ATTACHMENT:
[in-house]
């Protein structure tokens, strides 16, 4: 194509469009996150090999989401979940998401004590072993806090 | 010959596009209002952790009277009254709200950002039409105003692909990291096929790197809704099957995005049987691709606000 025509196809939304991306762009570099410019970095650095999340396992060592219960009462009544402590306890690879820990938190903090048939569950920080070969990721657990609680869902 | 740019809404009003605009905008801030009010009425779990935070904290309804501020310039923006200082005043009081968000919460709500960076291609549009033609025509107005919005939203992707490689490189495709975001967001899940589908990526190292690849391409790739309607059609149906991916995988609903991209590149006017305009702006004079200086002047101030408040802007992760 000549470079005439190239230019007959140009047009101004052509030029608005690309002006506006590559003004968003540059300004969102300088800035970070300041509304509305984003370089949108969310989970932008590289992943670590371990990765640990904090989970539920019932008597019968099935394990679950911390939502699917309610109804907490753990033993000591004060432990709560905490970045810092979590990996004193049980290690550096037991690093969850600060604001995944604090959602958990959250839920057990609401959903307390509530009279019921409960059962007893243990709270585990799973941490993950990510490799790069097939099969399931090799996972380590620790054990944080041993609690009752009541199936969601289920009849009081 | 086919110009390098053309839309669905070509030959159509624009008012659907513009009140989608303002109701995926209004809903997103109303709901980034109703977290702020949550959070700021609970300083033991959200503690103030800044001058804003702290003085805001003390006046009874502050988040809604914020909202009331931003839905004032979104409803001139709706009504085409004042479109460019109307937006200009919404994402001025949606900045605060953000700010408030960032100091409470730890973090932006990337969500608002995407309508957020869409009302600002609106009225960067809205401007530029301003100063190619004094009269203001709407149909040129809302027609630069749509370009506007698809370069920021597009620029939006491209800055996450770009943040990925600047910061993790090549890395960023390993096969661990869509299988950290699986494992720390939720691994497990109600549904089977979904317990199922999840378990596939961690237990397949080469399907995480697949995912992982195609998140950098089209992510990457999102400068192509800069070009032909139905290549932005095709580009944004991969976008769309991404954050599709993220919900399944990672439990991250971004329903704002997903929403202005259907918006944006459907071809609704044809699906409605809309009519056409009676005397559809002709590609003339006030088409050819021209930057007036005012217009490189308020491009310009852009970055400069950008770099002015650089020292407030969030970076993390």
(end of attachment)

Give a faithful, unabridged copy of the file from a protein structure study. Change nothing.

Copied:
[in-house]
């Protein structure tokens, strides 16, 4: 194509469009996150090999989401979940998401004590072993806090 | 010959596009209002952790009277009254709200950002039409105003692909990291096929790197809704099957995005049987691709606000 025509196809939304991306762009570099410019970095650095999340396992060592219960009462009544402590306890690879820990938190903090048939569950920080070969990721657990609680869902 | 740019809404009003605009905008801030009010009425779990935070904290309804501020310039923006200082005043009081968000919460709500960076291609549009033609025509107005919005939203992707490689490189495709975001967001899940589908990526190292690849391409790739309607059609149906991916995988609903991209590149006017305009702006004079200086002047101030408040802007992760 000549470079005439190239230019007959140009047009101004052509030029608005690309002006506006590559003004968003540059300004969102300088800035970070300041509304509305984003370089949108969310989970932008590289992943670590371990990765640990904090989970539920019932008597019968099935394990679950911390939502699917309610109804907490753990033993000591004060432990709560905490970045810092979590990996004193049980290690550096037991690093969850600060604001995944604090959602958990959250839920057990609401959903307390509530009279019921409960059962007893243990709270585990799973941490993950990510490799790069097939099969399931090799996972380590620790054990944080041993609690009752009541199936969601289920009849009081 | 086919110009390098053309839309669905070509030959159509624009008012659907513009009140989608303002109701995926209004809903997103109303709901980034109703977290702020949550959070700021609970300083033991959200503690103030800044001058804003702290003085805001003390006046009874502050988040809604914020909202009331931003839905004032979104409803001139709706009504085409004042479109460019109307937006200009919404994402001025949606900045605060953000700010408030960032100091409470730890973090932006990337969500608002995407309508957020869409009302600002609106009225960067809205401007530029301003100063190619004094009269203001709407149909040129809302027609630069749509370009506007698809370069920021597009620029939006491209800055996450770009943040990925600047910061993790090549890395960023390993096969661990869509299988950290699986494992720390939720691994497990109600549904089977979904317990199922999840378990596939961690237990397949080469399907995480697949995912992982195609998140950098089209992510990457999102400068192509800069070009032909139905290549932005095709580009944004991969976008769309991404954050599709993220919900399944990672439990991250971004329903704002997903929403202005259907918006944006459907071809609704044809699906409605809309009519056409009676005397559809002709590609003339006030088409050819021209930057007036005012217009490189308020491009310009852009970055400069950008770099002015650089020292407030969030970076993390």